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Recycling Your House

This is an article that recently appeared in the Kansas City Star and after being picked up by the AP was then ran in the LA Times and Seattle Times.

“Homeowners decide to deconstruct, not demolish”
More than three-fourths of the house can be reused and recycled instead of all of it ending in the dump. — By Stacy Downs

KANSAS CITY, Mo. — If you’re remodeling your kitchen or want to build your dream home on property with a not-so-idyllic house, there’s a way to tear down that doesn’t involve the wrecking ball.
Deconstruction — the careful removal of salvageable hardwood flooring, light fixtures, cabinetry, doors and nearly everything that makes a house a house — is gaining momentum. As a result, more than three-fourths of the house can be reused and recycled instead of all of it ending up in the dump.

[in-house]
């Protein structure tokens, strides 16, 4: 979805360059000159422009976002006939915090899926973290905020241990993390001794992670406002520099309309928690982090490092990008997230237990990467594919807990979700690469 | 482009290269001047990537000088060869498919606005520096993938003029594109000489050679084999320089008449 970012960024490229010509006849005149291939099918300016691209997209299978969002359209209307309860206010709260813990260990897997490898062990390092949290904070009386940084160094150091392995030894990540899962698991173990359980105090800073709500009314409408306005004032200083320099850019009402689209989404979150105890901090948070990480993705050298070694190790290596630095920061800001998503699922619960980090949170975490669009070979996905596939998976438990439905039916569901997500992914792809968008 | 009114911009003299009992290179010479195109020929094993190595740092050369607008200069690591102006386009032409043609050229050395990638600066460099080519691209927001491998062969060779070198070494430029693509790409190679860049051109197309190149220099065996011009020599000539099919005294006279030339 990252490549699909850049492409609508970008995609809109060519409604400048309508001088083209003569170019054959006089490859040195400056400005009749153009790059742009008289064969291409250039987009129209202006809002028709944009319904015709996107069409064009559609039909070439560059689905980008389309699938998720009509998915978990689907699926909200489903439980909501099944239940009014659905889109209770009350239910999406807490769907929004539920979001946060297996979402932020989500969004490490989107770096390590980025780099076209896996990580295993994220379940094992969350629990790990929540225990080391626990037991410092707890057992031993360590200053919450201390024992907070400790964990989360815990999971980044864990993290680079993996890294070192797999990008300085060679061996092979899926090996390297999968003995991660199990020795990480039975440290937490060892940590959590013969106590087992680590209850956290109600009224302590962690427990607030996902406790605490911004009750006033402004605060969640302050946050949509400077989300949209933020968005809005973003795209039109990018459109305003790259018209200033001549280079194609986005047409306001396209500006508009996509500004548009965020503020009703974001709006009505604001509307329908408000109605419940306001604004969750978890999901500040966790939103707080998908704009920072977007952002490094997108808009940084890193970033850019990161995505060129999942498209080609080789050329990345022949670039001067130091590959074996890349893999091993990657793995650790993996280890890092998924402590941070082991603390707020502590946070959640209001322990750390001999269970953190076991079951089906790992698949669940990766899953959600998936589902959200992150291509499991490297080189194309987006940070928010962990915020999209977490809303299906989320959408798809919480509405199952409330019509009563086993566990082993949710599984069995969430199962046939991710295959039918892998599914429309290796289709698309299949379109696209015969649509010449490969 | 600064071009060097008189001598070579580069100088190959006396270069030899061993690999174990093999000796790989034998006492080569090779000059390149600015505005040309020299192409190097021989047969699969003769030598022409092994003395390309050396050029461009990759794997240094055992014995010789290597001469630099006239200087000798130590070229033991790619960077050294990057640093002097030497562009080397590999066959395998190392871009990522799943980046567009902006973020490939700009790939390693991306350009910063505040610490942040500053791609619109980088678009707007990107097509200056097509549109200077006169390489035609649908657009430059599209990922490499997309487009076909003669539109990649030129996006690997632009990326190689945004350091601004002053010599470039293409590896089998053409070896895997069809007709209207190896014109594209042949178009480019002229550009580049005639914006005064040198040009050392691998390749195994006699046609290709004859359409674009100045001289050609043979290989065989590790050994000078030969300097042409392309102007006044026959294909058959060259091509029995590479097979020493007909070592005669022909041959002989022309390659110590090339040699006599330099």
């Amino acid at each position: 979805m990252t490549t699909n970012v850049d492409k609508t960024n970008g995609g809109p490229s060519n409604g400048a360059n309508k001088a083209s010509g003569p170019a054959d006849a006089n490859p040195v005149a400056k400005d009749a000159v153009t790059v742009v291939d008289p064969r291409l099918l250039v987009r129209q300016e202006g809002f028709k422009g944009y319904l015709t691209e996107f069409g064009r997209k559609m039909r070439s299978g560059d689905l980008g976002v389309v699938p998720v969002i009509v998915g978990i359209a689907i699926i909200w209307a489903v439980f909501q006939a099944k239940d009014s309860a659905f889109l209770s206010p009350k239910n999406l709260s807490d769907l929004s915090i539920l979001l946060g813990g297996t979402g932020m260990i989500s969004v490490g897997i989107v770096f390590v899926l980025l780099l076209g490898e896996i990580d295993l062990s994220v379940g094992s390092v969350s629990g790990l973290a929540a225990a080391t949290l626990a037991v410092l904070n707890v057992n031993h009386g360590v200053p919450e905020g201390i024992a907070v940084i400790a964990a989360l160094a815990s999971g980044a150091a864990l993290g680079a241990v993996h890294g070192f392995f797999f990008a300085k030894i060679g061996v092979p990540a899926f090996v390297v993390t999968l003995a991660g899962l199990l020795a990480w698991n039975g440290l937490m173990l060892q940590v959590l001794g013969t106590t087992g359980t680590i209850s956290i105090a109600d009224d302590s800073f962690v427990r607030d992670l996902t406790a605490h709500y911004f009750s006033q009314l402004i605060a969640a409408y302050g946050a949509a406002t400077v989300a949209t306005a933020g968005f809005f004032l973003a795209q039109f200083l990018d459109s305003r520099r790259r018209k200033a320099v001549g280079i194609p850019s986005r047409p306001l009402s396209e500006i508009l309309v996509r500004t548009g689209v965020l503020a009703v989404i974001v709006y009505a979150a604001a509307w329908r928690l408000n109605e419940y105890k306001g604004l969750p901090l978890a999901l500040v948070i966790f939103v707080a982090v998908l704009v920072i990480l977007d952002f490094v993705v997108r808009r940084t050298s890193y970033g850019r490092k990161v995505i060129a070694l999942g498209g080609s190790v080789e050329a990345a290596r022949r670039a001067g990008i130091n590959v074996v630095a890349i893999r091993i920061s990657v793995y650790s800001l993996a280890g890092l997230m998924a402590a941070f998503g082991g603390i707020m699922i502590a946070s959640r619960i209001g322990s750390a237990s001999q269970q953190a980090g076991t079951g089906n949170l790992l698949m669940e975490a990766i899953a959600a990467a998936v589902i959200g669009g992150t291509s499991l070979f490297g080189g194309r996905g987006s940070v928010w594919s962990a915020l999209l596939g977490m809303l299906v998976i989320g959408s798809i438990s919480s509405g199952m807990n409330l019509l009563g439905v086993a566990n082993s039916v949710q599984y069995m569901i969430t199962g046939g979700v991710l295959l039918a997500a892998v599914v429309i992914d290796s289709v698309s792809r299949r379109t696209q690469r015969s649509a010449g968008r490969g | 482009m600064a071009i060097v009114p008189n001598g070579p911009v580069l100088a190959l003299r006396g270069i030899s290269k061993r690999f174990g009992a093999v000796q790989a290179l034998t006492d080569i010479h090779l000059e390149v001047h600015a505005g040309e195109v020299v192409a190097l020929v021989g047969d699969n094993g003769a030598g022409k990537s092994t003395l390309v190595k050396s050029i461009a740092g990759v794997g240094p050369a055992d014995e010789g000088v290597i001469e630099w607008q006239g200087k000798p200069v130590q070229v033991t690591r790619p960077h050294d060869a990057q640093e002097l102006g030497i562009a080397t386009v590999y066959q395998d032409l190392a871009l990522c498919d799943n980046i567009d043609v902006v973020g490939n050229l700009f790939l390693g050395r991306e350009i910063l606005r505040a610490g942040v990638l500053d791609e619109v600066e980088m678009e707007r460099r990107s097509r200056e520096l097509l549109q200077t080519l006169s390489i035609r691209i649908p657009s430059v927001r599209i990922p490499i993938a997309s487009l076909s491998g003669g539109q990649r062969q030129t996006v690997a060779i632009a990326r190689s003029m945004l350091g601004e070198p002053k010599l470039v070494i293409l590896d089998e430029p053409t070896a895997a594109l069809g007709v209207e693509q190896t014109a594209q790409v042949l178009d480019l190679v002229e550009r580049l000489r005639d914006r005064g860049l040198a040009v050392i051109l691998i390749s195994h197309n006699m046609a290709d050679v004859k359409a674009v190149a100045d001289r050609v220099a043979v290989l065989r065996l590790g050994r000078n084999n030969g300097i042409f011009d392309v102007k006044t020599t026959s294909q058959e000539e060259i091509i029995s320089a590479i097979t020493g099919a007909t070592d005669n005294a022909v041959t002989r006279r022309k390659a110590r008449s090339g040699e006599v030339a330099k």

More than 30 percent of waste that goes into landfills consists of building and construction materials, much that can still be used.
Jack Williams and Jane York recently opted for deconstructing their Leawood, Kan., ranch home, where they had lived for 28 years, to build their post-retirement dream home. Their mantra: How can we do things smarter than what we’ve done in the past?
“It does take some effort,” says Williams, smiling inside their new 2,300-square-foot space, still under construction.
“We feel like pioneers,” York says.